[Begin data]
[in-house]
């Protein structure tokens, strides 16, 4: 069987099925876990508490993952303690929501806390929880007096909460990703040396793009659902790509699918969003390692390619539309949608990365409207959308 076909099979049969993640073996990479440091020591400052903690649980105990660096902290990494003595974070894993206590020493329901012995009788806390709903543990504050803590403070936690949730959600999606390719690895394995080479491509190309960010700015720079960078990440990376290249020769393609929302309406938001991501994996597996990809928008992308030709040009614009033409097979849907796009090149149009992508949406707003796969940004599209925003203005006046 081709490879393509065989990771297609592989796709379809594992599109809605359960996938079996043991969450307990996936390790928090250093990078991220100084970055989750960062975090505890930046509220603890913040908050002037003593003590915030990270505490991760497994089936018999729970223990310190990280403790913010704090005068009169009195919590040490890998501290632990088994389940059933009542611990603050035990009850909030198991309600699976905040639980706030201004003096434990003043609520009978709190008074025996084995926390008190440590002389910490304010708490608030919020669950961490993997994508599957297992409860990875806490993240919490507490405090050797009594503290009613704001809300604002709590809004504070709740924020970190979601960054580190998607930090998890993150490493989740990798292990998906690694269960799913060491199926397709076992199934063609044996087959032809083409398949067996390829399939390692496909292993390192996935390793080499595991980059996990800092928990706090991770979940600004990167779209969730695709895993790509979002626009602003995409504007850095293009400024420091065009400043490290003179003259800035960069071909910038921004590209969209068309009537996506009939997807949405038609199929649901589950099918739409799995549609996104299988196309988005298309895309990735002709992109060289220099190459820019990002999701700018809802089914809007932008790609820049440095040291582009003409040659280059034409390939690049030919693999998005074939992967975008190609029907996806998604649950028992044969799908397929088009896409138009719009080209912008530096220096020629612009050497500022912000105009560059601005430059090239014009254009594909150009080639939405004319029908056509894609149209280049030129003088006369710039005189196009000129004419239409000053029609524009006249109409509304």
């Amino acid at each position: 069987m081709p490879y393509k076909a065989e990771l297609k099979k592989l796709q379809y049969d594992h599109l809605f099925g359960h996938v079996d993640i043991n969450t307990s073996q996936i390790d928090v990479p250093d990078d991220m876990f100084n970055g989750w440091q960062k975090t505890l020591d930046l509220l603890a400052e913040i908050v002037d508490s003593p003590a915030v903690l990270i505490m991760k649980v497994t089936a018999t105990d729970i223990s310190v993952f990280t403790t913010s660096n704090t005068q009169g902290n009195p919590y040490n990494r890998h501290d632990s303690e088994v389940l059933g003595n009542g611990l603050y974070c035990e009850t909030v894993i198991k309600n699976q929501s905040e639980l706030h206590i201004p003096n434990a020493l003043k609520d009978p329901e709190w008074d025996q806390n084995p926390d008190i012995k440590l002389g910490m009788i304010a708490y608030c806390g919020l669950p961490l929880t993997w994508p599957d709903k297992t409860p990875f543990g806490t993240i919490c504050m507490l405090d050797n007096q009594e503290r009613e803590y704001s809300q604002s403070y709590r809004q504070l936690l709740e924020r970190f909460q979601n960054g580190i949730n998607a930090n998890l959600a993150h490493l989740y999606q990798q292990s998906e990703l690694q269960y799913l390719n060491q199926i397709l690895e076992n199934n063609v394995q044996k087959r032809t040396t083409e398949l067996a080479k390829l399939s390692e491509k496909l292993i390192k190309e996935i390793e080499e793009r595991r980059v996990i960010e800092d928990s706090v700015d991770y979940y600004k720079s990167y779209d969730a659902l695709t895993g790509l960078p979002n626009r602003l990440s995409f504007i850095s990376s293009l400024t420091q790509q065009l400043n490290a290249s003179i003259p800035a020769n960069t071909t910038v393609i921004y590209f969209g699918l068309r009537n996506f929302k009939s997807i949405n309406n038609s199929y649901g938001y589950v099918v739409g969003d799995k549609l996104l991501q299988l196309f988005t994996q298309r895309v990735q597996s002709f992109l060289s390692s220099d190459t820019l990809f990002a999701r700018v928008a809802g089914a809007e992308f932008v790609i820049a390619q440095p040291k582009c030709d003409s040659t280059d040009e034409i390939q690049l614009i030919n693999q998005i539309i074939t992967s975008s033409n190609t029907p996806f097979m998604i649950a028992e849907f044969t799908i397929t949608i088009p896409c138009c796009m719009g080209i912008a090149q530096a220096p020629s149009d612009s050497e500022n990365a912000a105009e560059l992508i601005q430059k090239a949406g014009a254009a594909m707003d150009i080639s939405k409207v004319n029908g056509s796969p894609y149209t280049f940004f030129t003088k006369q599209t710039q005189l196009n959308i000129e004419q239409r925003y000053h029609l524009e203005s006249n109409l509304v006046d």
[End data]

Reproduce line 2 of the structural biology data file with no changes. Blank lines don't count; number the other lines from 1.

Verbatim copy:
């Protein structure tokens, strides 16, 4: 069987099925876990508490993952303690929501806390929880007096909460990703040396793009659902790509699918969003390692390619539309949608990365409207959308 076909099979049969993640073996990479440091020591400052903690649980105990660096902290990494003595974070894993206590020493329901012995009788806390709903543990504050803590403070936690949730959600999606390719690895394995080479491509190309960010700015720079960078990440990376290249020769393609929302309406938001991501994996597996990809928008992308030709040009614009033409097979849907796009090149149009992508949406707003796969940004599209925003203005006046 081709490879393509065989990771297609592989796709379809594992599109809605359960996938079996043991969450307990996936390790928090250093990078991220100084970055989750960062975090505890930046509220603890913040908050002037003593003590915030990270505490991760497994089936018999729970223990310190990280403790913010704090005068009169009195919590040490890998501290632990088994389940059933009542611990603050035990009850909030198991309600699976905040639980706030201004003096434990003043609520009978709190008074025996084995926390008190440590002389910490304010708490608030919020669950961490993997994508599957297992409860990875806490993240919490507490405090050797009594503290009613704001809300604002709590809004504070709740924020970190979601960054580190998607930090998890993150490493989740990798292990998906690694269960799913060491199926397709076992199934063609044996087959032809083409398949067996390829399939390692496909292993390192996935390793080499595991980059996990800092928990706090991770979940600004990167779209969730695709895993790509979002626009602003995409504007850095293009400024420091065009400043490290003179003259800035960069071909910038921004590209969209068309009537996506009939997807949405038609199929649901589950099918739409799995549609996104299988196309988005298309895309990735002709992109060289220099190459820019990002999701700018809802089914809007932008790609820049440095040291582009003409040659280059034409390939690049030919693999998005074939992967975008190609029907996806998604649950028992044969799908397929088009896409138009719009080209912008530096220096020629612009050497500022912000105009560059601005430059090239014009254009594909150009080639939405004319029908056509894609149209280049030129003088006369710039005189196009000129004419239409000053029609524009006249109409509304």